UnderCover Waitress: Bring Your Bank

Tuesday, September 18, 2012

Bring Your Bank

Ask the Waitress!

Is it legal for my employer to require me to bring my own bank? 

This is a legal and rather common practice. The employer is not asking you to spend your own money. Usually, restaurants that require wait staff to bring their own banks have computerized POS systems. This makes keeping track of things easier (unless the computer is programmed poorly.)

Every time you take payment, you either put in a credit card tip or receive a cash tip. You may need to make change with the bank you brought, which seems as if you are spending your own money. You are not.

Let's say you bring $50 for your bank.
You make sales of $1,000.
You earn $200 in tips.

If all of your sales were credit card sales, you will go home with your untouched $50 and $200 from the till (minus tip out.)

Lets say you made cash sales and used your bank to make change. A customer spent $50 and wanted to tip you $10. He handed you a $100 bill. You handed him $40 back. You now have $100 from the customer and $10 left in your bank = $110.

When you cash out, the till will expect you to give it the $50 that the customer spent on food.
$110 - $50 = $60.
$60 = your $10 tip plus the $50 bank you brought in.

Make sense?

I understand that it may seem difficult at first; if you wait tables on a regular basis then you will likely be able to set aside what you need for the next shift's bank. Once you are "in the groove" regarding having a bank handy, you may find it is easier and faster to carry your own bank. I prefer carrying my own bank because I can make change quickly for a table instead of making them wait for the register.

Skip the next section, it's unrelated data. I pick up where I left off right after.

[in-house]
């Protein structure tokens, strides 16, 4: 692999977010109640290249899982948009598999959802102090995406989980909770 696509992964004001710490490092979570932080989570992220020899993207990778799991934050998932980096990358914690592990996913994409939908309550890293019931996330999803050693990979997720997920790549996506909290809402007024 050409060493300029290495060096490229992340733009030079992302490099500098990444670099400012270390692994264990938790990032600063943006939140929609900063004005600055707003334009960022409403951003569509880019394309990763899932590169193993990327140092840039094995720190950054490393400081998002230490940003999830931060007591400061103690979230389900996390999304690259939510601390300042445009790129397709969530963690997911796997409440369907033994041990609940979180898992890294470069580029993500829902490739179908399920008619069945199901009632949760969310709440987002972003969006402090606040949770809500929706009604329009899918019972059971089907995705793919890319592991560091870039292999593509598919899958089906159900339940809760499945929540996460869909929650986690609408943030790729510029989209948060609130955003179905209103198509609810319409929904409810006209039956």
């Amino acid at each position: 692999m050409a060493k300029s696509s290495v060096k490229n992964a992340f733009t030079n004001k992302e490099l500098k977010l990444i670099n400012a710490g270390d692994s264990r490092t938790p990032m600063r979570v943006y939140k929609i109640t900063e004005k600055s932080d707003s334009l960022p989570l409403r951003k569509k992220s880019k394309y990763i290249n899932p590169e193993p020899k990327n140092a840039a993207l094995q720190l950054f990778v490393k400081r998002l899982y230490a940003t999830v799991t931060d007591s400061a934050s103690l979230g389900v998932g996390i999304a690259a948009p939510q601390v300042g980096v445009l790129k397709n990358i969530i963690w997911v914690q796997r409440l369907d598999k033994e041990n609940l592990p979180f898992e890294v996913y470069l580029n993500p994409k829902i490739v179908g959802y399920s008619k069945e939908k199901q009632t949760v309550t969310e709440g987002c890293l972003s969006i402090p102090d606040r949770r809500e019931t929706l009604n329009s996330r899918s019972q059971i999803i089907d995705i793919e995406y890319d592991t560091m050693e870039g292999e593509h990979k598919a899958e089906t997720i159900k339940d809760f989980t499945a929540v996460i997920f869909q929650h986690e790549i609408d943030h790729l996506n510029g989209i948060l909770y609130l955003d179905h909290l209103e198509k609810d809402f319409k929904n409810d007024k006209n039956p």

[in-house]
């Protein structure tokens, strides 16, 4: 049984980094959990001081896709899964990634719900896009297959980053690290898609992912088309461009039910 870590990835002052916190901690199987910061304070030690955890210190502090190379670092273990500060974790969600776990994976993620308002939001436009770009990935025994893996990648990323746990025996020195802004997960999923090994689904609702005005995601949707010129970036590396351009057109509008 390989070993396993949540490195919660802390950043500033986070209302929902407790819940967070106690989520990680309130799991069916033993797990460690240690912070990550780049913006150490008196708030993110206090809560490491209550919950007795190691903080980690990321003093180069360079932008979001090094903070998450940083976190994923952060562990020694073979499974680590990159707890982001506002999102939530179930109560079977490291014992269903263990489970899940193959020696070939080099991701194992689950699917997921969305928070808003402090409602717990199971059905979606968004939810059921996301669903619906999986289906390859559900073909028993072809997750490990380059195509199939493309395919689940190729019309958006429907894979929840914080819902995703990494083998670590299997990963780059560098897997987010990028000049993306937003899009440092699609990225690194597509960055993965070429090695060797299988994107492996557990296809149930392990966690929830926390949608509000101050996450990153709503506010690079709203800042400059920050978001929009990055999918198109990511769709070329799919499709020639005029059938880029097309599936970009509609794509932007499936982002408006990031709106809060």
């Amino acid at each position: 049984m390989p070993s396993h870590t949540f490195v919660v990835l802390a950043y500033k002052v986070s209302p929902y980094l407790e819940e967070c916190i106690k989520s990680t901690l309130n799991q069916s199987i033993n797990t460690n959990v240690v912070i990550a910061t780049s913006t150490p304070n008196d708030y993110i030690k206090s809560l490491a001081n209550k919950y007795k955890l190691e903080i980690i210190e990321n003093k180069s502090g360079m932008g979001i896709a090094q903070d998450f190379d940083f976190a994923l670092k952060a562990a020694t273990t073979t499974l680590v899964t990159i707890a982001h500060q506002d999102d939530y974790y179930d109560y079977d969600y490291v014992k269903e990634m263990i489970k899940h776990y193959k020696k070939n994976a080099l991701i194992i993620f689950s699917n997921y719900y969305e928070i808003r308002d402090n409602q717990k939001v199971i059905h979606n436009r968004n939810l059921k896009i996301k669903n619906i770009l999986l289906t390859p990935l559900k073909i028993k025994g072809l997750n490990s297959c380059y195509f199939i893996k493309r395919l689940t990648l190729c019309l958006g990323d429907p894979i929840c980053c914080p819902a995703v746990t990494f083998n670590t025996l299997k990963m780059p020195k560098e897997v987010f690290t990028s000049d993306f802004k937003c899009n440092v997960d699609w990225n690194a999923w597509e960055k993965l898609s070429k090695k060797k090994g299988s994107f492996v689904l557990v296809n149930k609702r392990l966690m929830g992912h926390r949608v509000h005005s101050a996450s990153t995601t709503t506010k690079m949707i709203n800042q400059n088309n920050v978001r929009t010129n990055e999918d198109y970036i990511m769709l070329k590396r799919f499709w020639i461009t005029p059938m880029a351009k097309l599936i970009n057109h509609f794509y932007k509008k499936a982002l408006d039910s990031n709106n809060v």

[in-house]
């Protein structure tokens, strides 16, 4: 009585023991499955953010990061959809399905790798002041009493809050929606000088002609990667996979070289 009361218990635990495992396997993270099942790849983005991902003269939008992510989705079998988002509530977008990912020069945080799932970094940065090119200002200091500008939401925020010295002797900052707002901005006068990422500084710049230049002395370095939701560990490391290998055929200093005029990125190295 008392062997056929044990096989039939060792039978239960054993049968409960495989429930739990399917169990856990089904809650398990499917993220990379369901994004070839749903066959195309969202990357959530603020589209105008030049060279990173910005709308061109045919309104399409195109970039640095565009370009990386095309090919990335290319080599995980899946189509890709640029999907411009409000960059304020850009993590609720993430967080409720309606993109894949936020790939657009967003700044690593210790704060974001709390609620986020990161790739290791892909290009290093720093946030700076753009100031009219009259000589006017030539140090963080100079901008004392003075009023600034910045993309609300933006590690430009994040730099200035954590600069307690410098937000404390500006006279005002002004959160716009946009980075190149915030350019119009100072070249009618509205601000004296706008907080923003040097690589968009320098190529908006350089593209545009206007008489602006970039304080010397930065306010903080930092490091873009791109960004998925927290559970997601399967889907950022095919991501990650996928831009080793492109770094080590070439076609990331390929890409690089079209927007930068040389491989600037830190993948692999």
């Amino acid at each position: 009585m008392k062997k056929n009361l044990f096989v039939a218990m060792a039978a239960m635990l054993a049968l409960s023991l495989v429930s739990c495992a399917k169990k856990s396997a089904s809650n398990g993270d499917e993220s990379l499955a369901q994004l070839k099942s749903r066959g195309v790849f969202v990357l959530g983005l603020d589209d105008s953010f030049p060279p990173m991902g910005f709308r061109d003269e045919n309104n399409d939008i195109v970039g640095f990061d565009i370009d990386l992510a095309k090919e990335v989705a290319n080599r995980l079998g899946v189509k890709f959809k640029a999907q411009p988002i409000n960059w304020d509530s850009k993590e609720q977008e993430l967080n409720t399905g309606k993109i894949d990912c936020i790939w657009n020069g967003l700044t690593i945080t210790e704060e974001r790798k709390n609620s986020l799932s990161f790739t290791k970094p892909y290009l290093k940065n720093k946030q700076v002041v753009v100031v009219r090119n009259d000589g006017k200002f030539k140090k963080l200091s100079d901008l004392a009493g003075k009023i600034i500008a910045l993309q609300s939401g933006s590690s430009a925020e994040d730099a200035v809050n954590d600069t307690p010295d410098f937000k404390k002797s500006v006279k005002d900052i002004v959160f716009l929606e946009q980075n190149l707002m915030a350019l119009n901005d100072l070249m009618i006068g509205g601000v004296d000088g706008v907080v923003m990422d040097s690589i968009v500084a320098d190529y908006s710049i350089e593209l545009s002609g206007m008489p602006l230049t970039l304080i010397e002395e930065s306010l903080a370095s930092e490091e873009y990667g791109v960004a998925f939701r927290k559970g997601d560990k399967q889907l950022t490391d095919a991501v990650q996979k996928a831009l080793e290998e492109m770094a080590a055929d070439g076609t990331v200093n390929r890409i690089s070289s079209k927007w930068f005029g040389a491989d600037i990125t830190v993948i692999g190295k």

A reasonable employer will help you make change if you run out of your bank or need smaller change. For example, your first table pays with a $100 bill and wipes out your bank. A reasonable employer will change the $100 bill for you so you can function the rest of the shift.

So yes, it is legal to ask servers to carry their own banks. Carrying your own bank does not cost you money.

Thanks for asking the waitress!


  1. Having never had worked in the service industry, this one's new to me....

  2. But what if the employer does not supply a cash register with a bank that a cashier/anyone operates nor will provide change if the server is hit with a large bill that wipes out the server's bank. What if the employer expects the server to instead leave the building and go to either a neighboring bank (which has declined to make change as the business does not bank there) or to another business nearby and to ask for change? This is the standard operating procedure at a restaurant locally. For customers this can be an inconvenience.

    1. That is on the fault of the company as most companies, including the restaurant I work for presently, have their cash reserve (where we cash out at the end of night and they lock up the money) and if we get hit with a 50 or 100 and need change then we take it to our managers and they will exchange it and then you continue as if they gave you the 5 twenties your manager exchanged it for rather than the 100 bill. That is more efficient than making them go get change. We don't have a cash register or any place other than the cash our managers keep on lock. So I would recommend they do that instead, we still are suppose to bring 25-35 in 1s, 5s, and change to do smaller amounts.

  3. What if they send you home for not having your bank? Is that legal?

    1. If employees were told ahead of time that bringing a bank is required, then it is certainly legal to be sent home for not having one. Perhaps not the nicest way to run a business, but legal.


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